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I Love My Job and Don't Feel Overworked — Who Do I Talk To?

Op-Med is a collection of original articles contributed by Doximity members.

The majority of current headlines describe overworked, underpaid physicians who are struggling to get out of debt, unable to balance work and family, and suffering from burnout. I don’t see myself or my family in those depictions. This shouldn't come as a surprise, as I failed to see anyone who resembled my situation in high school, college, medical school, residency, or during my professional career. Maybe that is why I don't feel the pull many of my colleagues do to lament my unhappiness in a profession that has given me tremendous rewards, well beyond the imagination of a 16-year-old farm girl growing up in rural Minnesota during the 1970s.

When I was growing up, my only role models of working women were farm wives that were responsible for all of the housework and childcare, and also expected to help out in the fields and barnyards when their indoor work was done. My mom was seldom seen reading a book or chatting with friends. She enjoyed two vacations in the 18 years that I lived at home; one was a road trip to a fishing cabin that had only a hot plate for cooking meals. I knew early on that I wanted to live in a different world — one in which I used mental rather than physical labor and didn't depend on the whims of the weather for my paycheck.

In my rural community, the majority of girls attended trade school or got married after high school. But I loved my science classes. Burying my nose in books in the evenings and striving to be at the top of my class set me apart from my high school classmates early on. Pursuing a pre-med major in college meant that most of my classmates were male and my girlfriends didn’t understand the hours and lab time science classes required. But the extra hours devoted to study seemed a small price to pay for the privilege of a college education that would allow me career opportunities that my parents, who had only high school degrees, were never able to enjoy.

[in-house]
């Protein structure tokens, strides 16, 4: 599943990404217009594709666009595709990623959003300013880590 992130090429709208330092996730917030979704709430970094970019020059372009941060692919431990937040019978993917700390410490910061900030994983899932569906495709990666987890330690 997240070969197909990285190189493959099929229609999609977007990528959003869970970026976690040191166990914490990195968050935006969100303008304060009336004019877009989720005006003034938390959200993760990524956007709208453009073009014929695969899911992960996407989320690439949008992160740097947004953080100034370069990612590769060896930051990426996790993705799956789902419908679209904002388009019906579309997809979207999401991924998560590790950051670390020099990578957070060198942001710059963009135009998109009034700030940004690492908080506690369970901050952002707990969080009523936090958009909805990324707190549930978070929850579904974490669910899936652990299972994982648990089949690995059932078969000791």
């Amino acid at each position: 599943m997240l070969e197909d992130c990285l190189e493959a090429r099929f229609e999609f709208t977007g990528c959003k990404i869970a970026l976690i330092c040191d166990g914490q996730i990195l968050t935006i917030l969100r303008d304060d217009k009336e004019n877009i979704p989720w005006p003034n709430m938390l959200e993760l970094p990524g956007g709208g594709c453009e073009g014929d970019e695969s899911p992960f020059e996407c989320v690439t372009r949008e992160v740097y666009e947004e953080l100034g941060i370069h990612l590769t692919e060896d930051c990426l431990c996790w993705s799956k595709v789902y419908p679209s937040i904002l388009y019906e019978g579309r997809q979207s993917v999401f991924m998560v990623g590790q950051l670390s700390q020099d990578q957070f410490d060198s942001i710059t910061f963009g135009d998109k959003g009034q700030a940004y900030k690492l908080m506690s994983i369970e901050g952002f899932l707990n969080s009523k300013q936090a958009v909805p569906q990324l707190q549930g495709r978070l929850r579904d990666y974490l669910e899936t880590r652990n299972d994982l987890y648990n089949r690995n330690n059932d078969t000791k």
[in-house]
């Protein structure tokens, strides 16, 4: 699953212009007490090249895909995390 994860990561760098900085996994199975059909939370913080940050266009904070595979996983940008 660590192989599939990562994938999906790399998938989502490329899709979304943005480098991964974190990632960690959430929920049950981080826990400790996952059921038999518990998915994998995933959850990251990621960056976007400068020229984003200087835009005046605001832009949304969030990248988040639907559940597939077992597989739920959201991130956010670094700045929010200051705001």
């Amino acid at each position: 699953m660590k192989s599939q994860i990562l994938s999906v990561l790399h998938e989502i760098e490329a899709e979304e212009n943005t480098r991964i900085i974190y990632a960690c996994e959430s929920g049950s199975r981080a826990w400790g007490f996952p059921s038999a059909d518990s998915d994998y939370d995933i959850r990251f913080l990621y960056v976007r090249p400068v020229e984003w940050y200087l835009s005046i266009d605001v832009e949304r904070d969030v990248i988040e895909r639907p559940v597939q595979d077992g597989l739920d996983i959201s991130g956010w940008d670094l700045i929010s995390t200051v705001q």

During medical school, I found more female companionship; women who shared my passion for science and love of dissection lab more than they cared about the latest fashion. I was also fortunate to find a specialty that I loved. Obstetrics and Gynecology combined my love of the operating room with my desire to provide continuity of care for women. The hours of residency were arduous, but the promise of fewer work hours and future economic freedom made the weekly all-night shifts tolerable. Additionally, my salary during residency provided an income that allowed me the ability to explore the world beyond the limited view available when I was growing up in rural America.

Once I was in private practice, my husband and I made up for lost time and welcomed five children to our family in the space of 10 years. I will be forever grateful that our incomes allowed us to employ a nanny and someone to clean our house, options that were unimaginable for women in my mother’s position. Women in her generation were expected to quit their jobs once children arrived.  I love my children, but I also love my job and the mental stimulation it gives me each day. I am a substantially better physician and mother when I am able to have both. The generous income of a physician has allowed my family to take vacations to places where other people cooked and cleaned, granting me the opportunity to relax and enjoy my children. That same income was used to fund college accounts for our children, as well as max out our retirement savings. Aside from income, there is the satisfying knowledge that I am able to make a difference in a woman’s life every day that I go to work.

There is no doubt that I work more hours than most women and have missed concerts, prom pictures, and other milestones in my children’s lives. And of course, I have made sacrifices in personal time. But the reward of a fulfilling job and the ability to make choices far outweighs any of the sacrifices that this career involves. I just wish that more physicians would focus on the benefits rather than the shortcomings.

Dr. Leslee Jaeger is an Ob/Gyn and a 2018–2019 Doximity Author. She is a mom to three biological and two adopted children, and is an advocate for women’s health domestically and internationally. She loves good food and good books, and also blogs about her family and work.

All opinions published on Op-Med are the author’s and do not reflect the official position of Doximity or its editors. Op-Med is a safe space for free expression and diverse perspectives. For more information, or to submit your own opinion, please see our submission guidelines or email

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